Ruhollah Zam: Iran executes journalist accused of fanning unrest

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Ruhollah Zam speaks during his trial in June 2020Image source, Reuters
Image caption,
Ruhollah Zam was arrested last year

Iran has executed a journalist who was accused of using a messaging app to stir up dissent.

Ruhollah Zam was hanged on Saturday after the supreme court upheld a death sentence against him, state television reported.

Zam, who had been living in exile in France, was reportedly detained after travelling to Iraq last year.

He ran Amad News, a popular anti-government website Iran accused of inciting the 2017-18 protests.

The network, which had more than a million followers on the encrypted messaging app Telegram, shared videos of protests and damaging information about Iranian officials.

It was removed by Telegram for breaching the company's rules on posting dangerous content, but later reopened under a different name.

Zam, the son of reformist cleric Mohammad Ali Zam, was convicted of "corruption on earth" - one of the country's most serious offences - earlier this year.

However, human rights organisation Amnesty International said he had been the victim of "an unfair trial that relied on forced confessions".

A strident critic silenced

Analysis by Siavash Ardalan, BBC Persian

This is the story of a man who fell victim to his own ambitions of leading a crusade against a regime bent on eliminating its opponents. By the time he was lured to Iraq from his exile in France to meet the grand Ayatollah Sistani in the hope of securing his support, Ruhollah Zam had become a household name in Iran.

Upon his arrest, the intelligence wing of Iran's Revolutionary Guards (IRGC) posted news of its success on Amad News - the very platform on Telegram which Zam used to subvert the regime, incite disobedience and criticise opponents whom he viewed as being too soft.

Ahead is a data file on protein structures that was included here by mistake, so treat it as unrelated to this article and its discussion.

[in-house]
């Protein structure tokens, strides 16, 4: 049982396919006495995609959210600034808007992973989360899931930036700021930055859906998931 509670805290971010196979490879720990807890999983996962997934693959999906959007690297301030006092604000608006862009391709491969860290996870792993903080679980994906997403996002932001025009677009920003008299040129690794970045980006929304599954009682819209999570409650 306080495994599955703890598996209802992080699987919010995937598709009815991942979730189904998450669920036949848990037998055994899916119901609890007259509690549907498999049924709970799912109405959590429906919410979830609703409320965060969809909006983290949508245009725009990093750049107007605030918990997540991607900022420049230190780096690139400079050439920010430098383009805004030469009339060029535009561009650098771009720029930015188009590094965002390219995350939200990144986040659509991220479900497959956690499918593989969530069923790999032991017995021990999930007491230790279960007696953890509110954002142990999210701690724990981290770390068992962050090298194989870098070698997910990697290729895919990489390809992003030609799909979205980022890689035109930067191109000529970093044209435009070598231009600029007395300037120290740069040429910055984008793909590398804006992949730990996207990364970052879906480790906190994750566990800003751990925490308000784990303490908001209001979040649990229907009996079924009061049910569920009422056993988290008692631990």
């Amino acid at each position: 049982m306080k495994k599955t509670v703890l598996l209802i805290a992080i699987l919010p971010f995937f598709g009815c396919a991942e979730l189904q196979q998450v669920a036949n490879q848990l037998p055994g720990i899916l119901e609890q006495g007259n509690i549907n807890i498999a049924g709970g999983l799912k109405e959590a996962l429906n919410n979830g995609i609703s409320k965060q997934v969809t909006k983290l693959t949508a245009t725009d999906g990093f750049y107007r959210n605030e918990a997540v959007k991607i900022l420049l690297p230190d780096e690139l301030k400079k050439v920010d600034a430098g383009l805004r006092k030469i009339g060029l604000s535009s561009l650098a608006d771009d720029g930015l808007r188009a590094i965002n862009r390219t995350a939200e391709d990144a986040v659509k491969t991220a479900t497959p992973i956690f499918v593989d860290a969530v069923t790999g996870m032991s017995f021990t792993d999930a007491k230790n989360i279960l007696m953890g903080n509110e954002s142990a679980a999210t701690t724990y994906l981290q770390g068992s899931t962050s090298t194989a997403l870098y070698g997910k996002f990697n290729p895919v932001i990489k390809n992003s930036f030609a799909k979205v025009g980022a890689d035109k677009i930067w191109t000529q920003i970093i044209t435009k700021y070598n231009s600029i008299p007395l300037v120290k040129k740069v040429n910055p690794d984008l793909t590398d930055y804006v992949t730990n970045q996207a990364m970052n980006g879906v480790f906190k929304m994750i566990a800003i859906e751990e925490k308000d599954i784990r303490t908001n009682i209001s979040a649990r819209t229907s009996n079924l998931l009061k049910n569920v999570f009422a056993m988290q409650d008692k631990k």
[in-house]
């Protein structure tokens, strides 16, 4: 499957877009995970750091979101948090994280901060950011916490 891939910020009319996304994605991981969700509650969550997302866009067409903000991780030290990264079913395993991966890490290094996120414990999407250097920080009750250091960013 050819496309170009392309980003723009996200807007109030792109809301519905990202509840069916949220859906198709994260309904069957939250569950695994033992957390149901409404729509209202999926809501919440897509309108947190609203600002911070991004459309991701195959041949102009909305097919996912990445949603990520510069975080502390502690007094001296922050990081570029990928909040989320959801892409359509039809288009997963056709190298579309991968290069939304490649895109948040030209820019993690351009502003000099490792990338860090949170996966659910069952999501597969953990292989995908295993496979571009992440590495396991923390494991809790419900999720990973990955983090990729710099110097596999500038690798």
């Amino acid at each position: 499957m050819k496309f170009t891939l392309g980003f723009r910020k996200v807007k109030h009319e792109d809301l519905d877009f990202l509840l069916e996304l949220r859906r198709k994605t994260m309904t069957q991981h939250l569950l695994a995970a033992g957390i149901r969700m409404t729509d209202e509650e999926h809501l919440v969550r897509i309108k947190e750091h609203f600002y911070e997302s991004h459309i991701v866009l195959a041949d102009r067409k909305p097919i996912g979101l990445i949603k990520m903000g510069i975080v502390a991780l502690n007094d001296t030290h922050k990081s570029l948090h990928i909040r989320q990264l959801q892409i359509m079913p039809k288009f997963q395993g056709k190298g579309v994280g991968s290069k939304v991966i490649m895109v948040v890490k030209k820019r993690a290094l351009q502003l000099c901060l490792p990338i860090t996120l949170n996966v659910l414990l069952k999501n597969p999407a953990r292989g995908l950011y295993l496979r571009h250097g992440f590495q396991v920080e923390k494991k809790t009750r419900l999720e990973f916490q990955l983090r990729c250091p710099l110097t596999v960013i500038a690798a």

Being the son of a previously high-ranking cleric was not enough to save his life. Once in Iran, Zam was put on trial and made to confess on TV. A number of TV pieces detailed his network of contacts and how he fell prey to an intelligence deception operation by the IRGC. One such semi-documentary was broadcast the night before his execution.

Earlier this week, the French foreign ministry described the decision to uphold Zam's death sentence as "a serious attack on freedom of expression and freedom of the press in Iran", according to Reuters news agency.

He had been granted political asylum in France, having been imprisoned in Iran after the disputed 2009 presidential election.

Iran's Islamic Revolutionary Guard Corps (IRGC) previously said that it had used "modern intelligence methods and innovative tactics", which enabled it to "deceive" foreign services and arrest Zam.

Media caption,

Why people took to the streets of Iran in 2017-18

The IRGC alleged that Zam was "under the guidance" and protection of intelligence services in France, Israel and the US.